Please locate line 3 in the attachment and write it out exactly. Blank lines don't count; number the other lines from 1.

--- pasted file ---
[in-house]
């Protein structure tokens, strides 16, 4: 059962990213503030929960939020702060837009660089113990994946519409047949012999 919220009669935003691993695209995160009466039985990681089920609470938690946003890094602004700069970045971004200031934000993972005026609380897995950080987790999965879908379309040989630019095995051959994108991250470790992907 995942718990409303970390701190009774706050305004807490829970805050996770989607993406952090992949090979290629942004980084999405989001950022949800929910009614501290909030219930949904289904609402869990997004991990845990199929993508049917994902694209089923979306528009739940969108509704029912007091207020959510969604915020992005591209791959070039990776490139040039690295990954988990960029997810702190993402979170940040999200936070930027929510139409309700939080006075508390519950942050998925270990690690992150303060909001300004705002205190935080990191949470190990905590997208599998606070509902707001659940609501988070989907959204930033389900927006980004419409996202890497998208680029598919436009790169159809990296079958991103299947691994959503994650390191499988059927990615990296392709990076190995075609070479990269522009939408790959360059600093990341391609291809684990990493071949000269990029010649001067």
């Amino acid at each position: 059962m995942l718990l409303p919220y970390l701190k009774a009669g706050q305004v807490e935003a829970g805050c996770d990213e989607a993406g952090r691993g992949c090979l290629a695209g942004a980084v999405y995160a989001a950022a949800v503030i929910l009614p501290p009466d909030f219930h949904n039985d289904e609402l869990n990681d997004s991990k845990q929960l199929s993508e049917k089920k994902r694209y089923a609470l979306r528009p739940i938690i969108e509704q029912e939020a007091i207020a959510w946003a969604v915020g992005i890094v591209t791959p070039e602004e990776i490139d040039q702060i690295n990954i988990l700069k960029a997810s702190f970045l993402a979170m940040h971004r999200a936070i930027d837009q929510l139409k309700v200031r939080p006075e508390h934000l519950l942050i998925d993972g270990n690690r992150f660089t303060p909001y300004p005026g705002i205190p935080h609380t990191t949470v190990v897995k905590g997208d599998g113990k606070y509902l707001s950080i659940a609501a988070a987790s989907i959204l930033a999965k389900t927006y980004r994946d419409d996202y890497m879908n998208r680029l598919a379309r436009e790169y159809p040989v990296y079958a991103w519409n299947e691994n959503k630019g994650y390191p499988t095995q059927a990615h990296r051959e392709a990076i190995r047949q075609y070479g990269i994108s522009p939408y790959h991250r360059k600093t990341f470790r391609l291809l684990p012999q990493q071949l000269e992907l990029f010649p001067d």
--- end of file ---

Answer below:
């Amino acid at each position: 059962m995942l718990l409303p919220y970390l701190k009774a009669g706050q305004v807490e935003a829970g805050c996770d990213e989607a993406g952090r691993g992949c090979l290629a695209g942004a980084v999405y995160a989001a950022a949800v503030i929910l009614p501290p009466d909030f219930h949904n039985d289904e609402l869990n990681d997004s991990k845990q929960l199929s993508e049917k089920k994902r694209y089923a609470l979306r528009p739940i938690i969108e509704q029912e939020a007091i207020a959510w946003a969604v915020g992005i890094v591209t791959p070039e602004e990776i490139d040039q702060i690295n990954i988990l700069k960029a997810s702190f970045l993402a979170m940040h971004r999200a936070i930027d837009q929510l139409k309700v200031r939080p006075e508390h934000l519950l942050i998925d993972g270990n690690r992150f660089t303060p909001y300004p005026g705002i205190p935080h609380t990191t949470v190990v897995k905590g997208d599998g113990k606070y509902l707001s950080i659940a609501a988070a987790s989907i959204l930033a999965k389900t927006y980004r994946d419409d996202y890497m879908n998208r680029l598919a379309r436009e790169y159809p040989v990296y079958a991103w519409n299947e691994n959503k630019g994650y390191p499988t095995q059927a990615h990296r051959e392709a990076i190995r047949q075609y070479g990269i994108s522009p939408y790959h991250r360059k600093t990341f470790r391609l291809l684990p012999q990493q071949l000269e992907l990029f010649p001067d």